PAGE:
Presidents often have to manage and accommodate their lords and ladies so they don’t rebel and lead a revolt. Presidents hate rebellions. Weakness on the part of the president makes the office and division lords stronger yet. And worse for customer service considerations, to keep the castle free from disturbances, some offices take the meanest dog in the office and make him or her the receptionist to scare of intruders, i.e. students and colleagues.

At many colleges and universities there are some very strong liege lords. They take care of their operation in a way that suits them best. They may make decisions that will meet their own objectives without regard for the colleagues and offices that their work is “handed off to”. They may also make decisions that please their office more than the customers since castles are essentially focused within the walls in which they exist. Customers, students in particular, become seen as an interruption or a nuisance. Colleagues might have to be tended to differently because one lord might need an alliance to defend against a proclamation that might force changes or some loss of control.

The Castles and Their Keep(aways)
This an administrator’s castle is MY home attitude can often be seen in the physical layout of offices. The offices are set up to accommodate the workers while the customer is provided very little, and often inconvenient space for a proper reception or interaction with staff. 

One of the most noticeable examples of the physical castle with moat can be found in most bursar offices. There is a physical wall between the staff and customer. This wall is made to look strong and heavy. The wall is interrupted by thick, very thick solid sheets of glass that may be broken only by small round holes or perhaps a slot at the bottom. Customers are forced to speak through the holes or slots sort of like prisoners in a lock-up. But this is really more of a lock-in and lock you out.

Bursars will tell you that they need the protection in case someone tried to rob them. There is money back there after all. The thick bulletproof glass would keep the people in the office safe. Okay. But what about the customers in the hall? All the situation does is place them in greater danger. What would stop a robber from grabbing students or colleagues, holding the gun on them and demanding money for their safety? Well, but we inside are safe!

Perhaps I am wrong here but it seems that placing a student into a position in which he or she can be held hostage or even harmed on campus may not be viewed as good customer service.

The fortified walls and all are really just to show the importance of the people in- side and protect them from the customers who might want to actually get better service. Even banks have done away with the thick glass and all because it was getting in the way of being able to provide better customer service. They were keeping them, the tellers, from being able to try to form a mini-momentary community of two with the customer. From being able to engage the customer better. But offices that are set up for the staff do not want to engage. They wish to disengage.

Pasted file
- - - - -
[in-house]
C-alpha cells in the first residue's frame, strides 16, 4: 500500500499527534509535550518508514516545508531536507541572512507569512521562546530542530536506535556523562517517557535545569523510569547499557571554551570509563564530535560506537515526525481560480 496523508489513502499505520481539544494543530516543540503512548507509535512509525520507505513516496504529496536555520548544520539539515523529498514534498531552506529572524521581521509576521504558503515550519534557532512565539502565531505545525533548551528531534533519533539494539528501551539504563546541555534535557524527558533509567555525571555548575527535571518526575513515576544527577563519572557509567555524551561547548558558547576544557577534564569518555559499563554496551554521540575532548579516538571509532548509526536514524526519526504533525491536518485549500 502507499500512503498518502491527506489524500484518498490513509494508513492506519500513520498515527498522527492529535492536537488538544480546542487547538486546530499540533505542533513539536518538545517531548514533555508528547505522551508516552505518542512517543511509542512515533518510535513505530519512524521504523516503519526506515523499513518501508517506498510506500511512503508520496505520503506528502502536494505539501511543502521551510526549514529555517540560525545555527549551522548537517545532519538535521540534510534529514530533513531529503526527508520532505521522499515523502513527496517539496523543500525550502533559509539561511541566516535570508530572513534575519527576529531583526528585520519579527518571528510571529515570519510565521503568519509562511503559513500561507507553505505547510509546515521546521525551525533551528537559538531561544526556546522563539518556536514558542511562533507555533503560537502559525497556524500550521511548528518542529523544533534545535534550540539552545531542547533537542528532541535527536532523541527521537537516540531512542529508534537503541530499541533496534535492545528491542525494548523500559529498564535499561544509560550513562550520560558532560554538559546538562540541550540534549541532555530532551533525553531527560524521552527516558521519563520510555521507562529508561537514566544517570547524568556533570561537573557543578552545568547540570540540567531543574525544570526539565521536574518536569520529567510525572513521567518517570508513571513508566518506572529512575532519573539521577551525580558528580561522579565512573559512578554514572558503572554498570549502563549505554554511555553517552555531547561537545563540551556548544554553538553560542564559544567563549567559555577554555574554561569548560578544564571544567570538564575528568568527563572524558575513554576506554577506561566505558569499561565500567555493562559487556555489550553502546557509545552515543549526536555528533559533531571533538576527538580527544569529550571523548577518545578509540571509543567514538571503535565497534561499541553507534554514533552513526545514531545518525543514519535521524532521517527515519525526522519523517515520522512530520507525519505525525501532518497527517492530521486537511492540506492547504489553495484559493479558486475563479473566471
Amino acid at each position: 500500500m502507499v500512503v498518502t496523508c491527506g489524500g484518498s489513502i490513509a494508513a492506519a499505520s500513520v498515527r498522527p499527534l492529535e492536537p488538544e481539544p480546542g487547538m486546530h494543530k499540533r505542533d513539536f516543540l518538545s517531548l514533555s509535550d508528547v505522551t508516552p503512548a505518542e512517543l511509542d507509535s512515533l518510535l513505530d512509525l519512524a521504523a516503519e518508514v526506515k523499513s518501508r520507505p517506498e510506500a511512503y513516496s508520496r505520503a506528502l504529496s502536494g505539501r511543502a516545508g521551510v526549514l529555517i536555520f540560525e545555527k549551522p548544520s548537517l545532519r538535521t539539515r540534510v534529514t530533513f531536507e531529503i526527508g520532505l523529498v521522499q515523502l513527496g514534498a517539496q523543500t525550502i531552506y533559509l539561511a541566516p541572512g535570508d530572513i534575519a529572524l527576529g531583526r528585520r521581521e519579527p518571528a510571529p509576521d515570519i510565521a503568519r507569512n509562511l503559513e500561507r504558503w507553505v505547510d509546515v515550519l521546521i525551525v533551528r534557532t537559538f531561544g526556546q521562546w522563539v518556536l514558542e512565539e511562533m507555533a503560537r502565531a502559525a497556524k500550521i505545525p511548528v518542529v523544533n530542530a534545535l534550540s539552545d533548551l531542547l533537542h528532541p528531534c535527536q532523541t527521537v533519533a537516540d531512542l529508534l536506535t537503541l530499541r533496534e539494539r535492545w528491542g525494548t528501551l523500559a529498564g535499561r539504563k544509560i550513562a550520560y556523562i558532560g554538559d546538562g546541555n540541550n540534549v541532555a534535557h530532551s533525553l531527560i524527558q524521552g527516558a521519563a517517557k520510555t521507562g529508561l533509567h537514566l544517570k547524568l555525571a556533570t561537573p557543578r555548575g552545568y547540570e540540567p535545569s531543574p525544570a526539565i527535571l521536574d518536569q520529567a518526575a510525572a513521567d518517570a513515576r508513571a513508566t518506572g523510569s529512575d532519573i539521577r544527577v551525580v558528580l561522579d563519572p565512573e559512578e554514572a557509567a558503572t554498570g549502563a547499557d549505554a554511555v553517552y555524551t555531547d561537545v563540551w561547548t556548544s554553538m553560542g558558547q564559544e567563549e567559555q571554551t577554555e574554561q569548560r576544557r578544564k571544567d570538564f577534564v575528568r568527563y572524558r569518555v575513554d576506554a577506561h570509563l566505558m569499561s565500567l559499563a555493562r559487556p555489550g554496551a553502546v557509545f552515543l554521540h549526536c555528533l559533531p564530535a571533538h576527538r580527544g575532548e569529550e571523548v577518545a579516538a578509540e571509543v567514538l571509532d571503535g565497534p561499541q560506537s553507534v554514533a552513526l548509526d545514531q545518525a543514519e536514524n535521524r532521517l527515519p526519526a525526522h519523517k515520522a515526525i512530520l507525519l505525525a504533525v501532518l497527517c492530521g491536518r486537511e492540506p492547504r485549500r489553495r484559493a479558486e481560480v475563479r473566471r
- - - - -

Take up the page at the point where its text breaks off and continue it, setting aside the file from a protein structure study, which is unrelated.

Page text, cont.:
In many, too many offices, students/customers are often made to wait for a break in the staff’s activity to even be recognized. Receptionists or people who may be positioned in a reception location seldom look up to greet and welcome a customer or visitor to the office. Greetings are peremptory, even curt at times as if purposely conveying that the person is inconveniencing them. This makes students feel unwanted, unappreciated and even angry. As one student stated, “they don’t seem to care or give a @#$% that I am paying their salary.” A sure statement of someone who has experienced staff indifference and poor service-two major factors in attrition.

Furthermore, some offices do not provide colleagues in other offices with what they need to do their jobs well. Schedules for accomplishing tasks may not jive. Information requested from students as part of the process may not be what is needed later in another office so students are often asked for more or even the same information if it is not shared. One office may not be able to complete required paperwork if the previous functional area has not completed its work so a student can enroll or pay a bill

Finally, with people living in their own fiefdoms, not knowing what another office does or who does it, students are forced to engage in a continuous shuffle from one office to another as they try to accomplish a required or wanted task. The shuffle or the run around seems to be a constant of student life at every college and university. Students report at every school that they are almost always sent to at least two to three offices when trying to get a simple task done. The offices may also be in the academic areas it should be noted since there is an apparent divide between the academic and non-academic silos.

Starting the Siege to Tear Castles Down
Begin by setting consistent institutional customer service standards on simple things such as proper telephone and personal greeting (no more than three rings) , time in which all emails and voice mails should be responded to (by the end of the day), time to recognizing a visitor to an office (immediately), physical structures, reception areas, etc. Then create a functional workflow process and diagram that integrates all offices around the needs of students and one another to assure also that the offices are doing their work at a time when it benefits both students and colleagues who depend on their finishing the work so they can then do theirs.